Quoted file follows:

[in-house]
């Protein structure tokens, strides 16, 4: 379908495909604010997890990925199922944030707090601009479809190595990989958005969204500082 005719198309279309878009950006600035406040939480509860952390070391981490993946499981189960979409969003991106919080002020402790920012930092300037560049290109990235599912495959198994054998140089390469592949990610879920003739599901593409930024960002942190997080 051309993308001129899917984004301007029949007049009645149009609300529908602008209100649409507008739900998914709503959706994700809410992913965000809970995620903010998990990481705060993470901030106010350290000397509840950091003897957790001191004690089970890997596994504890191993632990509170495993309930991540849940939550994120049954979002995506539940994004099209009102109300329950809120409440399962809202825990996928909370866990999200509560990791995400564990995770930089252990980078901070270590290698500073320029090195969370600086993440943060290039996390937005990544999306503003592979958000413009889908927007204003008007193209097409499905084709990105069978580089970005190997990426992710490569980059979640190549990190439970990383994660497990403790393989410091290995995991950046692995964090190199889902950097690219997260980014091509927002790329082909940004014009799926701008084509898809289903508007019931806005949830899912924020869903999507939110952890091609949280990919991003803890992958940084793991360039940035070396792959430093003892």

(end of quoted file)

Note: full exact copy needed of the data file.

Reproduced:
[in-house]
């Protein structure tokens, strides 16, 4: 379908495909604010997890990925199922944030707090601009479809190595990989958005969204500082 005719198309279309878009950006600035406040939480509860952390070391981490993946499981189960979409969003991106919080002020402790920012930092300037560049290109990235599912495959198994054998140089390469592949990610879920003739599901593409930024960002942190997080 051309993308001129899917984004301007029949007049009645149009609300529908602008209100649409507008739900998914709503959706994700809410992913965000809970995620903010998990990481705060993470901030106010350290000397509840950091003897957790001191004690089970890997596994504890191993632990509170495993309930991540849940939550994120049954979002995506539940994004099209009102109300329950809120409440399962809202825990996928909370866990999200509560990791995400564990995770930089252990980078901070270590290698500073320029090195969370600086993440943060290039996390937005990544999306503003592979958000413009889908927007204003008007193209097409499905084709990105069978580089970005190997990426992710490569980059979640190549990190439970990383994660497990403790393989410091290995995991950046692995964090190199889902950097690219997260980014091509927002790329082909940004014009799926701008084509898809289903508007019931806005949830899912924020869903999507939110952890091609949280990919991003803890992958940084793991360039940035070396792959430093003892």